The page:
Tuesday, August 30, 2005

Saturday, August 27, 2005

Thursday, August 25, 2005

corporate colo

corporate colo, 500GB, 1U, 1 IP, Los Angeles.

Info on setting up:

I should have known this, no?


Ah, these guys are cheap!!! Yayas

It's what wikipedia uses


ok... I'm happy now...

Still digging for hosts

Went looking at http://www.bqinternet.com/, as well as http://steadfastnetworks.com/. I like the latter a LOT... Looking good!


Am thinking.

I need a host to play with stuff with. I want to look at openhosting.com, but I want debian, so...

Where is Jim Driscoll?

Jim Driscoll hasn't posted in his blog in a month. Is he becoming a member of the Chris Mahan Annual Blog Club?

Laura Ramsey, on Open Source Marketers

from Laura's blog, at: http://blogs.sun.com/roller/page/laurar?entry=open_source_m_m_m

and my comment left there until the moderator hits delete:)

It's not about bringing the consumer to the product, it's about making the product the customer has dreamed of longingly for years.

The beauty of open-source as practiced by geeks is that they build the things that matter to them, which in turn are the things they like. This is why they are attached to them, want to work on them, and are rabid in their defense.

Word of mouth is the Holy Grail of any marketing. Geeks are great about word of mouth. They don't do it on billboards, on radio ads, or TV spots; they don't do it in splashy magazine ads or in at trade shows with bored-yet-smiling bikini-clad beauties, nor do they do it in executive board rooms while pointing at slick powerpoint presentations with pen-shaped laser pointers.

The real marketing of open source happens in personal websites, the kind that uses times new roman and black on white text. It happens in IRC in between idolized Natalie Portman references and occasional deviations into deviant behavior with devious people, on obscure forums, in coffee shops, lan parties, on MMORPG in-game talk, in IM, person-to-person email and email lists, on slashdot and kuro5hin.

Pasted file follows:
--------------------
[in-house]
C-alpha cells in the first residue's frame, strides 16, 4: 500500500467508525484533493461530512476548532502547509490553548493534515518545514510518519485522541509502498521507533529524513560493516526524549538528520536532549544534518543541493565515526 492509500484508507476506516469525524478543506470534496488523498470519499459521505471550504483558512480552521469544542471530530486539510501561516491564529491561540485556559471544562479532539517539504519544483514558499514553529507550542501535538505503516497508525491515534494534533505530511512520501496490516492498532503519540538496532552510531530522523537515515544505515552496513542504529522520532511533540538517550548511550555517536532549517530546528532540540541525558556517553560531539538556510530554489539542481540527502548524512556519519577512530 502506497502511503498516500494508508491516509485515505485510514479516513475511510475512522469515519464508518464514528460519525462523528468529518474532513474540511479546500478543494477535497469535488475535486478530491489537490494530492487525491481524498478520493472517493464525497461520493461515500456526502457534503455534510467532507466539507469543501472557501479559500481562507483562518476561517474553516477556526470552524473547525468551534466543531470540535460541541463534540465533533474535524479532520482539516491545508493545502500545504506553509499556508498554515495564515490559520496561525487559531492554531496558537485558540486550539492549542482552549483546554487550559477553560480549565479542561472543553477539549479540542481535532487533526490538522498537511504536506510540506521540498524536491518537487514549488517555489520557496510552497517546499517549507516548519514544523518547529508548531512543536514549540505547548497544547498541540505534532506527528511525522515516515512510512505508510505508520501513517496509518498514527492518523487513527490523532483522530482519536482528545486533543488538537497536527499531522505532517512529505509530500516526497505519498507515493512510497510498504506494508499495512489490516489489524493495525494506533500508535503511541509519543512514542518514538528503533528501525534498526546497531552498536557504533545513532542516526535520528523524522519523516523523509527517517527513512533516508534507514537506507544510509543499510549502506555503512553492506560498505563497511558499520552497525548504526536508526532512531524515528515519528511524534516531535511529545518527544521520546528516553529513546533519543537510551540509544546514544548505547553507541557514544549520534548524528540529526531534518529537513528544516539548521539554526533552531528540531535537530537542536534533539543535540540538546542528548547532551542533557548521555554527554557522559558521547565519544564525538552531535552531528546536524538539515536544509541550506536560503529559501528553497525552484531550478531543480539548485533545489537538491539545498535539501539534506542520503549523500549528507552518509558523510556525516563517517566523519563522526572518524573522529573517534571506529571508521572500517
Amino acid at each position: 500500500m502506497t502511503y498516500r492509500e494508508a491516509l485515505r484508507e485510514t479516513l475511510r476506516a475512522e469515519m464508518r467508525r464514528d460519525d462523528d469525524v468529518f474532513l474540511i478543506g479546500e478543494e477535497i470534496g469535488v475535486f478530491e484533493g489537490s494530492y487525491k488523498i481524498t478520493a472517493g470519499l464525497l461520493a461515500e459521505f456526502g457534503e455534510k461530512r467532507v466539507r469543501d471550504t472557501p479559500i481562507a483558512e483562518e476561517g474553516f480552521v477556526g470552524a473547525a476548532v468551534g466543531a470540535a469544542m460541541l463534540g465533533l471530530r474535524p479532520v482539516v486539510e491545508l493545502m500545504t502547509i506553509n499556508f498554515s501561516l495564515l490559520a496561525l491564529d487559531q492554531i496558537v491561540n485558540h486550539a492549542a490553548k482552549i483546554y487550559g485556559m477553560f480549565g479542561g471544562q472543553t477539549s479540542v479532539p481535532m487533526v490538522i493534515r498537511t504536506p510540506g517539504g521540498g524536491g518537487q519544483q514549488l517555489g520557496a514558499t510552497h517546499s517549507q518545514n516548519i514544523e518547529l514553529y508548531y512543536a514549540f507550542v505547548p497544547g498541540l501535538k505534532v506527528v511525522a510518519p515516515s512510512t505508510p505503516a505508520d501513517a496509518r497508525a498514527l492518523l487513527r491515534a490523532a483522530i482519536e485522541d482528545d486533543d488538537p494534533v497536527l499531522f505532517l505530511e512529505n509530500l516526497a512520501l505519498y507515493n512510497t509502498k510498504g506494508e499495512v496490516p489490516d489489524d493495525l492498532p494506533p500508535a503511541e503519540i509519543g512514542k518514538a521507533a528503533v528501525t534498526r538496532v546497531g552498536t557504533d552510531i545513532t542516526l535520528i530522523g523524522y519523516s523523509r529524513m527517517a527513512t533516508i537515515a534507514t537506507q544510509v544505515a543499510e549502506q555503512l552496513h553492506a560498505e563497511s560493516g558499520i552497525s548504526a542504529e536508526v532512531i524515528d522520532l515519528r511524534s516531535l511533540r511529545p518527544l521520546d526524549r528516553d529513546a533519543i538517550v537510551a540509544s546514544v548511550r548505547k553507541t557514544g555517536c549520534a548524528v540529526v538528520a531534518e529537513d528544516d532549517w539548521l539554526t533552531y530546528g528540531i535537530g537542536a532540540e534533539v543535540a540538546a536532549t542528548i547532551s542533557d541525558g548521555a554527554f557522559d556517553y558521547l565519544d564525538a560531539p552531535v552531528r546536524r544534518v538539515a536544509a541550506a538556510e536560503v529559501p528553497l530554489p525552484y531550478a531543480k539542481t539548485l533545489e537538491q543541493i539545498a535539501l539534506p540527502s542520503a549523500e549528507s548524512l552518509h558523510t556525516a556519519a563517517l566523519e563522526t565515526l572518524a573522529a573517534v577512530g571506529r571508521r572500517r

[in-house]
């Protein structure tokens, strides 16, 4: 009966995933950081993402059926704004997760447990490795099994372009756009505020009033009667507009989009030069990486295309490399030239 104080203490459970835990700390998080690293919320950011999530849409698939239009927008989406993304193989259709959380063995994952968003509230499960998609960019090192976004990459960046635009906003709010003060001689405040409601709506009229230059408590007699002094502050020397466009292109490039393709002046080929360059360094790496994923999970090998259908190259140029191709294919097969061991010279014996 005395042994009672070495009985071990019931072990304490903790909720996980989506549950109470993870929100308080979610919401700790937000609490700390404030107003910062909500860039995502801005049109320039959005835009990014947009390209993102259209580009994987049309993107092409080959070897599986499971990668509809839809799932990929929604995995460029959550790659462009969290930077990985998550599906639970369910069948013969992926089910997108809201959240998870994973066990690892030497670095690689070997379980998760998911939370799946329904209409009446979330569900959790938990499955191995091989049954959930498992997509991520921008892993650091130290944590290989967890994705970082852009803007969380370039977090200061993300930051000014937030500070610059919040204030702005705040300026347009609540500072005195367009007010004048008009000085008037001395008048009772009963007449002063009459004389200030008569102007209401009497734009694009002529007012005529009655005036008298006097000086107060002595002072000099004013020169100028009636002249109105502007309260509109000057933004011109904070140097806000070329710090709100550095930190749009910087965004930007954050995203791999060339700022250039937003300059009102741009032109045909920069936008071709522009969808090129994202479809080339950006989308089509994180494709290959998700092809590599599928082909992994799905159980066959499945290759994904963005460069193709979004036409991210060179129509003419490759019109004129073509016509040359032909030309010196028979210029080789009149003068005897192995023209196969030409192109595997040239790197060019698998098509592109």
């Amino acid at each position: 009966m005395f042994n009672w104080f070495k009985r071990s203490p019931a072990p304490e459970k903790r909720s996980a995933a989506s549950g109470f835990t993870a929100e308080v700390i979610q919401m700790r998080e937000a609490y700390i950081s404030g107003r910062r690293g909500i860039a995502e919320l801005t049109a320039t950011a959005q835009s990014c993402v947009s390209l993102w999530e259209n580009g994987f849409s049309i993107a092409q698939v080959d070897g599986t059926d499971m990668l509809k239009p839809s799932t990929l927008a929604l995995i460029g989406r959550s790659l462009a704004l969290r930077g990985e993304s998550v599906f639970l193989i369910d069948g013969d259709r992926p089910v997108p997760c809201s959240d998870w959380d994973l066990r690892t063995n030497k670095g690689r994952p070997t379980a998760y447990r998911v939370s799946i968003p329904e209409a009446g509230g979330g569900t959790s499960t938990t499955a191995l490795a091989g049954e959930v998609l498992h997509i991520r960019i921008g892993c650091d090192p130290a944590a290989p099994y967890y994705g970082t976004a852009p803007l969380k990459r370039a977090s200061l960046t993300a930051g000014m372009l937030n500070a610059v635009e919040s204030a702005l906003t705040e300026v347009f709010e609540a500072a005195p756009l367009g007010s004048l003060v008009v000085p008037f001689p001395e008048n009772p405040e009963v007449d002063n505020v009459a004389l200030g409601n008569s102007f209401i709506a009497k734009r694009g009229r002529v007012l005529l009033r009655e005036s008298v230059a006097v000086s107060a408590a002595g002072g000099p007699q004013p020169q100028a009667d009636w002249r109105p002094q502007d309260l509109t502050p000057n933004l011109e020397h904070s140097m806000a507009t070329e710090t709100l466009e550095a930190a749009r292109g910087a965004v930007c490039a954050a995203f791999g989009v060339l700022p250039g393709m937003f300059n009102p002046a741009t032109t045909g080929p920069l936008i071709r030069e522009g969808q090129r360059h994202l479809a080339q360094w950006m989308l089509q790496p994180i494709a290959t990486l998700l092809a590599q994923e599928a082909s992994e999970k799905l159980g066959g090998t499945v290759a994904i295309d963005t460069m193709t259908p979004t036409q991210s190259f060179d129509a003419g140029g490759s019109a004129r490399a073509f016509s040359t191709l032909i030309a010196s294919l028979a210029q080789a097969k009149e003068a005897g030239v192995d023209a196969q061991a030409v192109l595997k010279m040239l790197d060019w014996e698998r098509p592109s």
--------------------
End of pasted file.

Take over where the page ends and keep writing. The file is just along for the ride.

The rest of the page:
Yes, those are all places of much difficulty to access by the regular media. These are places where geeks and near-geeks hang out. These are the fetish clubs of the underground scene, the chess and D&D clubs of high school, the place where jocks and bullies are not only not welcome, but actively put down. These places are sometiems seedy, racy, immature, trolly and flamy. These places are not for the faint of heart. And not for advertizers like Ford and Procter&Gamble. No Siree. These are the places where the rubber meets the road, where you can't pretend anymore because your true colors will come out.

Now, how does this relate to the open source marketers? Well, that's because that's where they are. They are there, by the hundreds of thousands, in this mass of humanity modern media so disdainfully dismisses as "the fringe".

Oh, and it's a hard road making inroads, as many have discovered, since these people have developped very effective self-defense mechanisms against jocks and bullies, over years and years, some since their early teens.

It's no wonder you don't know their names. or handles, as the case may be.